New York — The first cellular phones introduced in 2009 include PDA phones, a PND phone, a military-spec ruggedized phone and the first phone made from recycled plastic bottles.
The new Pharos PND phone and the new HTC PDA phone will be sold unlocked outside carrier channels. Motorola’s new PDA phone, ruggedized phone and water-bottle model will be sold through carrier channels.
A second-generation dual-slider Ocean from Virgin Mobile’s Helio postpaid service is also due in February, press reports indicate, but the carrier wouldn’t comment.
Here’s what companies have announced:
HTC: The supplier revealed first-quarter availability of its unlocked S743 PDA phone, built on the Windows Mobile 6.1 Smartphone OS. It will be available through retail outlets that will include Dell.com and cdw.com. Pricing still wasn’t disclosed at press time, but its estimated retail is between $500 to $600.
The S743 features quadband GSM/EDGE operation and 850/1900MHz W-CDMA/HSDPA operation up to 7.2Mbps peak to the phone. The phone lacks touchscreen and features front dialing keypad and slide-from-the side QWERTY keyboard. The 2.4-inch QVGA display automatically rotates from portrait to landscape mode when the phone is rotated to use the keyboard. The device also features 802.11b/g Wi-Fi, Bluetooth 2.0 with EDR, assisted GPS, fixed-focus 3.2-megapixel camera and MicroSD card slot. It supports POP3 and IMAP4 email and Exchange email.
Motorola: A trio of phones announced after CES include the W233 Renew, an entry-level bar phone made of recycled water bottles. The 850/1900MHz GSM/GPRS phone will be available in the first quarter through T-Mobile USA.
The company’s latest PDA phone, the Motosurf A31000, is based on the Windows Mobile 6.1 Professional OS and is due in the first quarter. The 3G W-CDMA phone comes with a 2.8-inch touchscreen, assisted GPS,
quadband EDGE data, and triband 850/1900/2100MHz HSDPA/HSUPA data. In HSDPA mode, it downloads data at peak rates of 7.1Mbps. Other features include widget-based homescreen, WiFi, and 3-megapixel camera. Distribution channels and pricing weren’t announced, but the HSDPA bands indicate AT&T is the target customer.
The military-spec Tundra VA76r, available since Jan. 13 through AT&T, is a 3G clamshell model featuring 850/1900MHz HSDPA 3.6Mbps peak-download speeds. Other features include quadband EDGE data, push-to-talk capability, AV playback, Bluetooth stereo, 2-megapixel camera, HTML Web browser, assisted GPS, and ability to add enterprise applications such as TeleNav Track and Xora Mobile Workforce Management.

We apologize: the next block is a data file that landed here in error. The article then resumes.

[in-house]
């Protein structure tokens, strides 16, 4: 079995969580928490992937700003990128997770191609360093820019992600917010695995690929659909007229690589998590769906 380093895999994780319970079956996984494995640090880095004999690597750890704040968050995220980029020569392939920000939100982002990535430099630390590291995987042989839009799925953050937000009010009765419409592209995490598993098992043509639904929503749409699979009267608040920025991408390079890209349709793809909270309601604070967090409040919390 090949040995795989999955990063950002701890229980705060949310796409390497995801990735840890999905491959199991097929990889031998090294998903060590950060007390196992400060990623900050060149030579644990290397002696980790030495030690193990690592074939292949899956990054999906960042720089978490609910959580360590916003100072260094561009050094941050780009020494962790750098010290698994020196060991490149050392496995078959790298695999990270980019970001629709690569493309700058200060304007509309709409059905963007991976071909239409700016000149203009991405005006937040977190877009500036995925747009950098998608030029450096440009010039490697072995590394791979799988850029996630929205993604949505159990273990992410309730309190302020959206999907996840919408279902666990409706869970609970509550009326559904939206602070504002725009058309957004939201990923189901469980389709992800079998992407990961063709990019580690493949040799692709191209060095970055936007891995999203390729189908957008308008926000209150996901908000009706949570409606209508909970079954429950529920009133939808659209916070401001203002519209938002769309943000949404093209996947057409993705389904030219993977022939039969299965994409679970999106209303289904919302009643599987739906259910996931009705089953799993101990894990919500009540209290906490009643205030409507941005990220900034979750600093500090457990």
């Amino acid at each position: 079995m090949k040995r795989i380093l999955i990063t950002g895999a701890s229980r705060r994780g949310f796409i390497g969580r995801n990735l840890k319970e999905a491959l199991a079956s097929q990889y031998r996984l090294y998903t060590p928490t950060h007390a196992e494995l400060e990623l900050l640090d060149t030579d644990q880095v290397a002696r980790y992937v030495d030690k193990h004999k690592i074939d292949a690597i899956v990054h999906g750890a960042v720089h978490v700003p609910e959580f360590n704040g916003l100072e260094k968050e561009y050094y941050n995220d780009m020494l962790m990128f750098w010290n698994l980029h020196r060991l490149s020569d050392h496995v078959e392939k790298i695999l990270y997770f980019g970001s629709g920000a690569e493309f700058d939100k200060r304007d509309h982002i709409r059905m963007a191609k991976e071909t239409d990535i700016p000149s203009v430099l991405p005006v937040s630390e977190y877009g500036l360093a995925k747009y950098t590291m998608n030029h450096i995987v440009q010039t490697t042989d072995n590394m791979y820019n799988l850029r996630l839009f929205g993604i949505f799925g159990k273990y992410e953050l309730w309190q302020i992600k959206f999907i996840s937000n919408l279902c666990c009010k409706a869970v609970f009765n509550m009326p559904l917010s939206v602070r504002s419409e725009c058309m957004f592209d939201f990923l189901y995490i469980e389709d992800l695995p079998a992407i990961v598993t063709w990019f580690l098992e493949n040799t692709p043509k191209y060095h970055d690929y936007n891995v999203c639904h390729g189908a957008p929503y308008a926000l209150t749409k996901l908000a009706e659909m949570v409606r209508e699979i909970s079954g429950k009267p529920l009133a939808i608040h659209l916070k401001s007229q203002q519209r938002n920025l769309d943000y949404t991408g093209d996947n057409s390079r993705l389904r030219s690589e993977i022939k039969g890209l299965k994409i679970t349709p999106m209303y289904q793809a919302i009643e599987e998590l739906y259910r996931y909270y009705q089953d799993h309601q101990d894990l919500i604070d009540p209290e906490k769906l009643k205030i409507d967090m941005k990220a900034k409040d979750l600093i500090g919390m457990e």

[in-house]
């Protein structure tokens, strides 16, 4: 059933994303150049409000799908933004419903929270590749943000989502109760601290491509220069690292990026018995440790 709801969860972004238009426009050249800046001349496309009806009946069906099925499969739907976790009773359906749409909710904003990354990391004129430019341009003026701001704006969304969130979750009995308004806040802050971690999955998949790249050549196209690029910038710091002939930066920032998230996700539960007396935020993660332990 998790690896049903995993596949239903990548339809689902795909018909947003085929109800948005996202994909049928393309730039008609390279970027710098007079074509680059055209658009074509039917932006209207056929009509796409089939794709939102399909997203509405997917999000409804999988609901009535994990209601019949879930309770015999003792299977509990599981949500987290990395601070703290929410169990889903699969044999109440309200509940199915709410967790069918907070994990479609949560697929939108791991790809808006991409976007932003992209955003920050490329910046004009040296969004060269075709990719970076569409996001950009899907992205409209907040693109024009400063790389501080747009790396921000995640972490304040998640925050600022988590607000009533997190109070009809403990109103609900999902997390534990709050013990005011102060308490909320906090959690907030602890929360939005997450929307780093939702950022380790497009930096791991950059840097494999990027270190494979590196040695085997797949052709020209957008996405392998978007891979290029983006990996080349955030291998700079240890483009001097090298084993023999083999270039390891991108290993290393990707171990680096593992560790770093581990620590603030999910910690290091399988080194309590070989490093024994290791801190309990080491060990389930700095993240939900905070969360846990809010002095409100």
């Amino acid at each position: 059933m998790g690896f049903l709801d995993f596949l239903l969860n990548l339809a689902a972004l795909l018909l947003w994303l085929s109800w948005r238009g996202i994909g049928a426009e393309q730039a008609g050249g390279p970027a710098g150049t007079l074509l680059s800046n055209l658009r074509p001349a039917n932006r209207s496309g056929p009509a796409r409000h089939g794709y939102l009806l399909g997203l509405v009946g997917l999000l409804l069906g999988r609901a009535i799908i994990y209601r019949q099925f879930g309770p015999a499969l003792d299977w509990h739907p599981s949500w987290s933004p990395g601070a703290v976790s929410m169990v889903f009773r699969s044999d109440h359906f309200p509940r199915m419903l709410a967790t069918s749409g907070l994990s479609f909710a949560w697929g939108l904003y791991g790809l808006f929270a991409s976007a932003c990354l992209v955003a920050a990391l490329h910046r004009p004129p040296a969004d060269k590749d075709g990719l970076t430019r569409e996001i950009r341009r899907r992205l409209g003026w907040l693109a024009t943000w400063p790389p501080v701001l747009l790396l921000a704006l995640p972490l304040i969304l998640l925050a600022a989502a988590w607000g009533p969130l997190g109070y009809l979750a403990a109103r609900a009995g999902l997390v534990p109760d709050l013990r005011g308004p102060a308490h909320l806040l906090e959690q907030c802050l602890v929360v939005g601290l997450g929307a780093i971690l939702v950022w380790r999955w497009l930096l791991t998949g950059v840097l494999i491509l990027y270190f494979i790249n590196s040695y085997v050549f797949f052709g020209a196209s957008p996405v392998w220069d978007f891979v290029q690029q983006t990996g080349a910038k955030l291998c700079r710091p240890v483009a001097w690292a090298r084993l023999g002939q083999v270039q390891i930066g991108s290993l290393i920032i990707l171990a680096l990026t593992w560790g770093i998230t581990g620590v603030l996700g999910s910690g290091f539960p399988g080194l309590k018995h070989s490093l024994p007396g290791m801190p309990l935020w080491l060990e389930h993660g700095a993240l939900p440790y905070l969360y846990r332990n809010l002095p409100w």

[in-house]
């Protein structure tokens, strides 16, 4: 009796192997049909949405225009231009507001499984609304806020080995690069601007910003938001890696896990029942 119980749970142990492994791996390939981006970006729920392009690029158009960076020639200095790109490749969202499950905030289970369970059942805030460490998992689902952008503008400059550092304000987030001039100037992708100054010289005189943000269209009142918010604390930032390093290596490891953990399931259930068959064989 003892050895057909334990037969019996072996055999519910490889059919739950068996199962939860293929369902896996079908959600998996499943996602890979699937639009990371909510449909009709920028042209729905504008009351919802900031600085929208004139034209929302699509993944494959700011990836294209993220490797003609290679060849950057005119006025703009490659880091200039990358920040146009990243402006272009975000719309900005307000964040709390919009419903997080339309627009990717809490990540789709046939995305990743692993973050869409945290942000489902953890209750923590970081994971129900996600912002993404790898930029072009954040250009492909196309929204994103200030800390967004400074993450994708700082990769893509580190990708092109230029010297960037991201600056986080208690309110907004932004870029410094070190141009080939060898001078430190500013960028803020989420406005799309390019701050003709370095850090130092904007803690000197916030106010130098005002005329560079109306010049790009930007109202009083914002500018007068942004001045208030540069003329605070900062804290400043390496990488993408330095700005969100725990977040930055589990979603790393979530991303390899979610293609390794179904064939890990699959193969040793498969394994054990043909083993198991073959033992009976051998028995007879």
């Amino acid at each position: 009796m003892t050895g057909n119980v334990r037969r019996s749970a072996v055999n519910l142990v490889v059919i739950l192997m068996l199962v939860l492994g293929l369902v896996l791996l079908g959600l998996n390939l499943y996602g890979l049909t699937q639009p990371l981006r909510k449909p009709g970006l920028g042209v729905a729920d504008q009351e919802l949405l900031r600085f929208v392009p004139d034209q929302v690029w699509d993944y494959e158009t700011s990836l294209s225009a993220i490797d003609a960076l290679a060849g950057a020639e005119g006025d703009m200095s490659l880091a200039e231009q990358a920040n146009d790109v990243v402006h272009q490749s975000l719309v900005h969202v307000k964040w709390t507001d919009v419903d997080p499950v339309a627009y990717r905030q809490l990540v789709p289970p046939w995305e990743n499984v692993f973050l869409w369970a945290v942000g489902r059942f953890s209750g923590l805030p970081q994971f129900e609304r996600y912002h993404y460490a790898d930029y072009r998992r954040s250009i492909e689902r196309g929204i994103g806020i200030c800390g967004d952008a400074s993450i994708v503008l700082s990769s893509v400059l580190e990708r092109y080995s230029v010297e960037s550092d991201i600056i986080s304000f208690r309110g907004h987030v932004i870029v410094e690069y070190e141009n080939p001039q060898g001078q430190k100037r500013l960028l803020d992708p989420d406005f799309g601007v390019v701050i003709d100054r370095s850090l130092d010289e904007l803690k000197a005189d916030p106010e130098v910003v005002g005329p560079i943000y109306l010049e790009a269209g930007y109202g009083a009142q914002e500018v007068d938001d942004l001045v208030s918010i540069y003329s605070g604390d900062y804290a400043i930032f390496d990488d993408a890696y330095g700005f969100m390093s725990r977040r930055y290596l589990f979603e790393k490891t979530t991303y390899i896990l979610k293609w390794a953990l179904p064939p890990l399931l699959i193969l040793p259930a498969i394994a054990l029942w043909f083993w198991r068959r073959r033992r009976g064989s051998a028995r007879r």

Pharos: The Torrance, Calif.-based PND maker expanded its selection of unlocked PDA phones that double as Internet-connected PNDs.
The $599 Traveler 137 will be available in the first quarter to join the $529 Traveler 117 and $529 Traveler
127, both available since December and also unlocked. All three models are based on the Windows Mobile 6.1 Professional OS and thus feature touchscreen, but the 127 adds hard QWERTY keyboard.
The 117, 127 and 137 feature assisted GPS and Pharos’s Smart Navigator “hybrid” navigation service, promoted as more reliable than carrier-provided navigations services. In contrast with carrier-provided navigation services, Pharos explained, maps and route-calculation software reside on the Pharos phones, not on a cellular-connected server. With a carrier’s navigation service, consumers lose their map and directions if their phone loses its connection, but the Pharos phones can’t lose the data because the data reside on the phone. With maps residing on the device, Pharos added, consumers can also zoom in and out of the maps, Pharos added.
Initially, Pharos is providing U.S. maps as a free over-the-air download. Maps of Canada, Western Europe and Eastern Europe are available for rent on a pay-as-you-go basis. When renting a map, consumers will be able to download a corridor map for their specific route, a regional map, or the map of a country for a day, week, month, or year. Access to the maps would expire after the paid-for period expires. Prices are $1.99 for one day of access, $4.99 for a week, $6.99 for a month or $49.99 for a year.
As Internet-connected PNDs, the devices also receive real-time traffic updates, map updates, updated points-of-interest (POI) data and Follow Me service, making it possible for people to view the GPS location of Pharos users through their own Windows Mobile device on through an Internet-connected PC. All of these services are free for one year with the new models.
The 137, 117, and 127 are quadband EDGE models with triband W-CDMA HSPDA/HSUPA operation. The 117 and 127 operate in HSDPA/HSUPA mode in the 850/1900/2100MHz bands, optimizing them for use in AT&T’s network. The new 137 operates in HSDPA/HSUPA mode in the 1700/1900/2100MHz bands, optimizing them for use in T-Mobile USA’s new 3G network. The 619 is a quadband EDGE model optimized for either network.
In HSDPA/HSUPA mode, all three download data at peak speeds up to 7.2Mbps peaks and upload data at up to 2Mbps peaks in networks supporting those speeds. All three models also feature 802.11 b/g WiFi.
The $599 137 features 3.5-inch touchscreen and lacks hard QWERTY keyboard and hard dialing keypad. The $529 127 features 2.5-inch touchscreen and hard QWERTY keyboard/keypad, and the $529 117 features a 2.8-inch touchscreen and no hard QWERTY keyboard/keypad.
The recently launched $199 Traveler 619 ships without Pharos’s navigation software but comes with embedded GPS and preloaded Microsoft Live Search, so consumers can access location-based web services such as weather, traffic and directions. It is based on the Windows Mobile 6.1 Professional OS and adds a QWERTY keyboard.
An older Pharos 600 remains in the line with an earlier version of Pharos’s navigation software.